This one I remember clear as day, though the moment was more than 30 years ago. I was watching MTV, which wasn’t a thing I did often, but I had just graduated from college and didn’t have much to do and MTV was a good way to kill hours and hours (and hours). It still showed almost entirely music videos then, not yet having discovered that it was more lucrative to put seven regular people in an apartment and turn cameras on them, which didn’t even require paying a veejay.
MTV at the time had a newish show called 120 Minutes, which showed videos of songs that were considered “alternative,” a designation only then beginning to take form as an delineated genre. I didn’t necessarily know if I liked “alternative” yet — even in college, I had yet to discover what was then being called “college rock,” though I’d nibbled around the edges with bands like Talking Heads and R.E.M. — but I knew I hated the non-alternative, which in 1988 included both Rick Astley’s “Never Gonna Give You Up” and Bobby McFerrin’s “Don’t Worry, Be Happy.” So even if all 120 Minutes promised was something different, different at least promised to be interesting, and possibly even good.
The video in question on this night was both, in the extreme. There was was an off-kilter rumbling drumbeat, a man with a shaved head playing an atonal trumpet, and what looked like a 14-year-old girl screaming unearthly sounds. In between howls, she was singing about a five-year-old girl and her bearded friend and her birthday and painting huge spools. And they were from Iceland? I had known hardly anything about Iceland until earlier that year, when I’d read an amazing article in the New Yorker about people there fighting off a lava flow with hoses; from this video I had learned slightly more about Iceland, and it was even more improbable than I’d thought.
If you know the song “Birthday,” or just read the heading on this post, you know where this is headed. The 14-year-old girl was actually 22 (she was born exactly two days after me) and was in fact Björk. The band was the Sugarcubes, which she’d founded when she was 20. The man with the trumpet was named Einar Örn. The album that the song was from, Life’s Too Good, featured songs about having sex with God in a bathtub and luring a naked man down from your roof with strawberry cake. There was nothing about this that was not alternative.
We’ve already covered how I ended up watching 120 Minutes, but how did the Sugarcubes end up there from their end of things? The band’s Wikipedia page credits John Peel, the tastemaker of all things alt, for bringing “Birthday” to the British public’s attention, and eventually to the world’s. Bjork’s Wiki page, on the other hand, claims that “Birthday” was named single of the week by Melody Maker one week after it was released; pick whichever story you prefer. Either way, it grabbed something about some people, or some alternative people, and soon was … a hit? Maybe not, from the blank stares I tended to get around my newly adoptive home in Brooklyn when I mentioned the Sugarcubes, but 1988 was a time where it was starting to feel like you could be a hit even if no one knew your name. Jesse Jackson briefly seemed like a contender for president. It was that kind of time, the closest I’ve come to thinking that the ’60s’ spirit of change might finally be about to return, like those kids in Dazed and Confused, depictions of the generation just a few years older than me, had grown up waiting for.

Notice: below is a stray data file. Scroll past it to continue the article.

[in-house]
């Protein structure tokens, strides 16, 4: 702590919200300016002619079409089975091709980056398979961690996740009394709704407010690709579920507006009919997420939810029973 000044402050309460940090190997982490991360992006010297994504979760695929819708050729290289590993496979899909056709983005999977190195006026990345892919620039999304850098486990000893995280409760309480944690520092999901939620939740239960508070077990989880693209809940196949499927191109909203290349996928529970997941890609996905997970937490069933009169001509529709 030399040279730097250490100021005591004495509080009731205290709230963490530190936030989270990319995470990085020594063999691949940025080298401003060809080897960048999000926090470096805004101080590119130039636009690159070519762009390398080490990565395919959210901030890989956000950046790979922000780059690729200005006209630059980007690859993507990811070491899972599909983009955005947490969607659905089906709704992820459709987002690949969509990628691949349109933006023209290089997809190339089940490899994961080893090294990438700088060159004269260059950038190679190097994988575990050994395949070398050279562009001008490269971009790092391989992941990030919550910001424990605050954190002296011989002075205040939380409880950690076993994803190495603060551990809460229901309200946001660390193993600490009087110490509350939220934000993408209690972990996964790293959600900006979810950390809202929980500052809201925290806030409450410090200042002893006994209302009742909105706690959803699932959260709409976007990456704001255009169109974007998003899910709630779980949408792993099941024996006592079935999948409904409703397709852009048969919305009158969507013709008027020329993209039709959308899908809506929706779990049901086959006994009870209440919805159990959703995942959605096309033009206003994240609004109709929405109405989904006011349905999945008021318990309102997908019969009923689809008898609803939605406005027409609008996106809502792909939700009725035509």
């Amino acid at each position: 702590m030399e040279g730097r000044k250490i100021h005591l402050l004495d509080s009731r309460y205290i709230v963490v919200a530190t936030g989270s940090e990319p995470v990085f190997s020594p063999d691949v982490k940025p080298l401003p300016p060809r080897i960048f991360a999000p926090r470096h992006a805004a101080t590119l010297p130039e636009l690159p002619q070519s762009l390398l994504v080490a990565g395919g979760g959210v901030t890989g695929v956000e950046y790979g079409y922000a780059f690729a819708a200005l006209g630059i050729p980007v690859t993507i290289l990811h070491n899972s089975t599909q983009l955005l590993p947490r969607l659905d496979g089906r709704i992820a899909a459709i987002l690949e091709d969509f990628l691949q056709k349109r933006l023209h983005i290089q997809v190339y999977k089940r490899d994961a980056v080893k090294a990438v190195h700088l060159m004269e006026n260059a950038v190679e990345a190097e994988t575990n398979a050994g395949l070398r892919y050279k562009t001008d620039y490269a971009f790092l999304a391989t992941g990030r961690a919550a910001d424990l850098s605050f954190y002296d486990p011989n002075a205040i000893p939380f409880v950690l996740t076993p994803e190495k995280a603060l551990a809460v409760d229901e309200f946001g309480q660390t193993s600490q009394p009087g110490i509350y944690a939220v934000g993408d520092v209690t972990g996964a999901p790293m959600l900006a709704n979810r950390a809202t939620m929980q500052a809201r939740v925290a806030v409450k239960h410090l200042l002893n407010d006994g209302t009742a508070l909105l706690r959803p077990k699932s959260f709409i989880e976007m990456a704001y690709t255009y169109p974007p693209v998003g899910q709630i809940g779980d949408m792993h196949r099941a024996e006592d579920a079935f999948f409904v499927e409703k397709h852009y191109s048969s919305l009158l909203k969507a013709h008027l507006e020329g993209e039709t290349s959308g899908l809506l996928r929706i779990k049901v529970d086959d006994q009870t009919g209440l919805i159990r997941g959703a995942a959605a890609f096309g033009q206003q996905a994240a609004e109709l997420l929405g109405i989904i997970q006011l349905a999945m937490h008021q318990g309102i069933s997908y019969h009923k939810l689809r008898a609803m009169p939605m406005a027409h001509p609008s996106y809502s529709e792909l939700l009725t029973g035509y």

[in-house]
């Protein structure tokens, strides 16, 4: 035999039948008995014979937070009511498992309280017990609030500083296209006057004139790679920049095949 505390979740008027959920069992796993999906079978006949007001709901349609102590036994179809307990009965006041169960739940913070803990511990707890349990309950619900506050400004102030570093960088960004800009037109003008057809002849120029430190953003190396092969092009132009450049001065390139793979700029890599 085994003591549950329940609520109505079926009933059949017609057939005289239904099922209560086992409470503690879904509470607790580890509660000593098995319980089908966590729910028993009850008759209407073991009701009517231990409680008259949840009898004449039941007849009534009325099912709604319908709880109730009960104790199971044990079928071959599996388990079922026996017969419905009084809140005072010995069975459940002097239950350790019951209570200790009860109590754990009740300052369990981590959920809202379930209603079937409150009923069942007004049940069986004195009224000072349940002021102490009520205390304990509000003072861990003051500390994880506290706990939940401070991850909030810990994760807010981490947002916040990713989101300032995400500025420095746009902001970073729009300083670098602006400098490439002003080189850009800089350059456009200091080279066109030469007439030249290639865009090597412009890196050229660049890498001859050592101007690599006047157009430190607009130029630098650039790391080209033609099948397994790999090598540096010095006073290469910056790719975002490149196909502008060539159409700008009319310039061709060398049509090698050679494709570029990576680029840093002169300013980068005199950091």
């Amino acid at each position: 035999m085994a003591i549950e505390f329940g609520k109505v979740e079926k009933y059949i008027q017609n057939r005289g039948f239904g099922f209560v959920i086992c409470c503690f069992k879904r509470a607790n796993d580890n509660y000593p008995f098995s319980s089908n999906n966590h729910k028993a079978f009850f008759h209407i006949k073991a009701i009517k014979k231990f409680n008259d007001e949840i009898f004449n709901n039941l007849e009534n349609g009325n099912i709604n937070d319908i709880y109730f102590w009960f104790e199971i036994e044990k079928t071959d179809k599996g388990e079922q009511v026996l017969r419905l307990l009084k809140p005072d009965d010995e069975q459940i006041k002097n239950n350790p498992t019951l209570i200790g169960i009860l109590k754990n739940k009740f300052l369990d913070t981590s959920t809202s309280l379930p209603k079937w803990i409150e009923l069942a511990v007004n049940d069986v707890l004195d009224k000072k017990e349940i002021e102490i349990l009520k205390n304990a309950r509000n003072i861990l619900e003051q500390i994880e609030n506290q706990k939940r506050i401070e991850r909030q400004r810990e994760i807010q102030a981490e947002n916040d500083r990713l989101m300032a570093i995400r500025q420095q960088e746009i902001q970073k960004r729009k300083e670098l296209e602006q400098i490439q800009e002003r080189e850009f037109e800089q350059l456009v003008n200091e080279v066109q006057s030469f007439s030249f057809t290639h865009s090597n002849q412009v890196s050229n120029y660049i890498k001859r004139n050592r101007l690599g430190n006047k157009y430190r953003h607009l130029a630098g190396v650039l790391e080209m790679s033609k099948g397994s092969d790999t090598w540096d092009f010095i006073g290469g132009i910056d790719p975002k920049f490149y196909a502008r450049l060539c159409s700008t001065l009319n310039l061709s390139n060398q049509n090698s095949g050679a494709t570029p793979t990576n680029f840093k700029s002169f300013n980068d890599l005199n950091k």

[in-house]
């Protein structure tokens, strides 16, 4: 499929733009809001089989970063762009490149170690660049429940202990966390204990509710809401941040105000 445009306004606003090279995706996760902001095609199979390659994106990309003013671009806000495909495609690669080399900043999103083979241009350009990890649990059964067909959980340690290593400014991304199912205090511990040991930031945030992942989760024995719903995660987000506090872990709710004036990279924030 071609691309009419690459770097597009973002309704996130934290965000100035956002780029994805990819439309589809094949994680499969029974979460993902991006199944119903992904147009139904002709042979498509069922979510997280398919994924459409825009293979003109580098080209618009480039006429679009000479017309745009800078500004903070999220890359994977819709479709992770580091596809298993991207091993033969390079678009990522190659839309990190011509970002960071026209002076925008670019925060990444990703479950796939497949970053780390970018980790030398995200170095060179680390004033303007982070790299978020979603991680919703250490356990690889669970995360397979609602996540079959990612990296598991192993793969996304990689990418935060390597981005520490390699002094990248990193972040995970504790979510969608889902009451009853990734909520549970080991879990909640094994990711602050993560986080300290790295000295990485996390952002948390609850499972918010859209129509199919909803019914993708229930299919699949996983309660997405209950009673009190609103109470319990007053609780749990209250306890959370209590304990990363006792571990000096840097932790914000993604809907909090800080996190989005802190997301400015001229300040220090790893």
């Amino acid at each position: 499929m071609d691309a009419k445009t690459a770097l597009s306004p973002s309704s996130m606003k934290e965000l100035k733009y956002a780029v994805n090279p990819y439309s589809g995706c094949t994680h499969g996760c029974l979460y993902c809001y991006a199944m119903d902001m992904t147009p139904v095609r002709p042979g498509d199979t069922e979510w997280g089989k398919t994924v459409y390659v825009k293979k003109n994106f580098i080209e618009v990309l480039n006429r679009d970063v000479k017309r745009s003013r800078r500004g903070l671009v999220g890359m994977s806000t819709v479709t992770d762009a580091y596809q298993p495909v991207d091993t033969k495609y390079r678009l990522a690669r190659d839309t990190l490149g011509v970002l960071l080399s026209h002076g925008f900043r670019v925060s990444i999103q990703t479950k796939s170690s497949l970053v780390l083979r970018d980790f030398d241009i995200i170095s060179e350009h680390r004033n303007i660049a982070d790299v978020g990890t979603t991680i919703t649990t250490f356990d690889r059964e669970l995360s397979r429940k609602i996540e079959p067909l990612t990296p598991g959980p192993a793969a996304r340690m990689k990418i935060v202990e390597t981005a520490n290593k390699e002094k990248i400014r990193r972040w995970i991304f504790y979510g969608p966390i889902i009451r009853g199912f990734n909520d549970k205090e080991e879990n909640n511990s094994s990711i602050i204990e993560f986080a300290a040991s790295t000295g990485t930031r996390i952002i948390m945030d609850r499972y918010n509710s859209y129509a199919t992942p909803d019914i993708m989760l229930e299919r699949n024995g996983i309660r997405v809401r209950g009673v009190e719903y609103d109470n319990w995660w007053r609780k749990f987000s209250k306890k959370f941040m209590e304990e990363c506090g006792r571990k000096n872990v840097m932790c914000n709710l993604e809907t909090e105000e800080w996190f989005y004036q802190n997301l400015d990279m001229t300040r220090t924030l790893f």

The Sugarcubes made two more good records, and I eventually got to see them live, at the Limelight, a Manhattan club carved out of an old church; I mostly remember the deafening dance music that was played while we waited for the band to go on. Björk was weird and endearing; Einar Örn was if anything even weirder than Björk, which is not easy to pull off. Not long afterwards the band broke up, and Björk became Björk, and she was a hit but not alternative, or alternative was now a hit, I never was sure. Her first solo album was called Debut, which it was, if you don’t count the earlier ones she’d made starting at age 11; I saw some of the videos on MTV in my very latter days of still watching music videos. I remember “Human Behavior” being endearingly loopy but sadly missing demented trumpet blasts.
A couple of years ago, when Björk came to Brooklyn to play the gloriously reopened Kings Theater within walking distance of my apartment, I thought about going, but didn’t. (I hear she was great, and dressed as a snowflake or maybe a sea urchin.) But I do still sing to the cats sometimes the Sugarcubes song “Cat,” which is in Icelandic except for the refrain “Cat cat cat!” sung by Björk as if her life depended on it. Everyone has to choose the alternative that holds meaning for them.